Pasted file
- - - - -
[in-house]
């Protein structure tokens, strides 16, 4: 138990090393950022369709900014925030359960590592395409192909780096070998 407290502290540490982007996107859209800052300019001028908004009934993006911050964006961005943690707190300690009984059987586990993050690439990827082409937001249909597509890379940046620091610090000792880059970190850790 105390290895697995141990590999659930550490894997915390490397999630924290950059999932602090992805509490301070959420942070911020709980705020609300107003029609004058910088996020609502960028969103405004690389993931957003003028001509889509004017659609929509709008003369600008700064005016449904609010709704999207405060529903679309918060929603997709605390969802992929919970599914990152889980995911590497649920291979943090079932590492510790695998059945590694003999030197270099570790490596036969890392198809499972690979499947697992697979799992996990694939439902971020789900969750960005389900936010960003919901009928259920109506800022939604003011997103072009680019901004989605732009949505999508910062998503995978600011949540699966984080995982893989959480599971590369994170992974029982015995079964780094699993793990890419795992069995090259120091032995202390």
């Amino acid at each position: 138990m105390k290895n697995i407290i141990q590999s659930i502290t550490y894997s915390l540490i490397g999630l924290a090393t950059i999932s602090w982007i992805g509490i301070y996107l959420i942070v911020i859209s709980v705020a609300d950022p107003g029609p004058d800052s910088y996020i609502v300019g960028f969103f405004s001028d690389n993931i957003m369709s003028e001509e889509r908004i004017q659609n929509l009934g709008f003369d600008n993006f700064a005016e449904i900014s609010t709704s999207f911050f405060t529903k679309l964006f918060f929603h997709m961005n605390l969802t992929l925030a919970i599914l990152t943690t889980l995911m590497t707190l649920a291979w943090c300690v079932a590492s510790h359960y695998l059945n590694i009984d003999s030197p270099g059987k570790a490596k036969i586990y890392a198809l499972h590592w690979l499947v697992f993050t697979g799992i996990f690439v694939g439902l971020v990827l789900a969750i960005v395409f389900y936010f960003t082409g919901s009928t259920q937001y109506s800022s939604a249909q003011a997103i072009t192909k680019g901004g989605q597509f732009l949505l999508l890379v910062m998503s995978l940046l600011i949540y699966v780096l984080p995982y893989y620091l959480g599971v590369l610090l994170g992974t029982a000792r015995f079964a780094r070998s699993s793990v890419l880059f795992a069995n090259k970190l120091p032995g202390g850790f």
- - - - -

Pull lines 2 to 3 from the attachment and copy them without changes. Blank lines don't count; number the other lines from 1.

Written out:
């Protein structure tokens, strides 16, 4: 138990090393950022369709900014925030359960590592395409192909780096070998 407290502290540490982007996107859209800052300019001028908004009934993006911050964006961005943690707190300690009984059987586990993050690439990827082409937001249909597509890379940046620091610090000792880059970190850790 105390290895697995141990590999659930550490894997915390490397999630924290950059999932602090992805509490301070959420942070911020709980705020609300107003029609004058910088996020609502960028969103405004690389993931957003003028001509889509004017659609929509709008003369600008700064005016449904609010709704999207405060529903679309918060929603997709605390969802992929919970599914990152889980995911590497649920291979943090079932590492510790695998059945590694003999030197270099570790490596036969890392198809499972690979499947697992697979799992996990694939439902971020789900969750960005389900936010960003919901009928259920109506800022939604003011997103072009680019901004989605732009949505999508910062998503995978600011949540699966984080995982893989959480599971590369994170992974029982015995079964780094699993793990890419795992069995090259120091032995202390």
């Amino acid at each position: 138990m105390k290895n697995i407290i141990q590999s659930i502290t550490y894997s915390l540490i490397g999630l924290a090393t950059i999932s602090w982007i992805g509490i301070y996107l959420i942070v911020i859209s709980v705020a609300d950022p107003g029609p004058d800052s910088y996020i609502v300019g960028f969103f405004s001028d690389n993931i957003m369709s003028e001509e889509r908004i004017q659609n929509l009934g709008f003369d600008n993006f700064a005016e449904i900014s609010t709704s999207f911050f405060t529903k679309l964006f918060f929603h997709m961005n605390l969802t992929l925030a919970i599914l990152t943690t889980l995911m590497t707190l649920a291979w943090c300690v079932a590492s510790h359960y695998l059945n590694i009984d003999s030197p270099g059987k570790a490596k036969i586990y890392a198809l499972h590592w690979l499947v697992f993050t697979g799992i996990f690439v694939g439902l971020v990827l789900a969750i960005v395409f389900y936010f960003t082409g919901s009928t259920q937001y109506s800022s939604a249909q003011a997103i072009t192909k680019g901004g989605q597509f732009l949505l999508l890379v910062m998503s995978l940046l600011i949540y699966v780096l984080p995982y893989y620091l959480g599971v590369l610090l994170g992974t029982a000792r015995f079964a780094r070998s699993s793990v890419l880059f795992a069995n090259k970190l120091p032995g202390g850790f």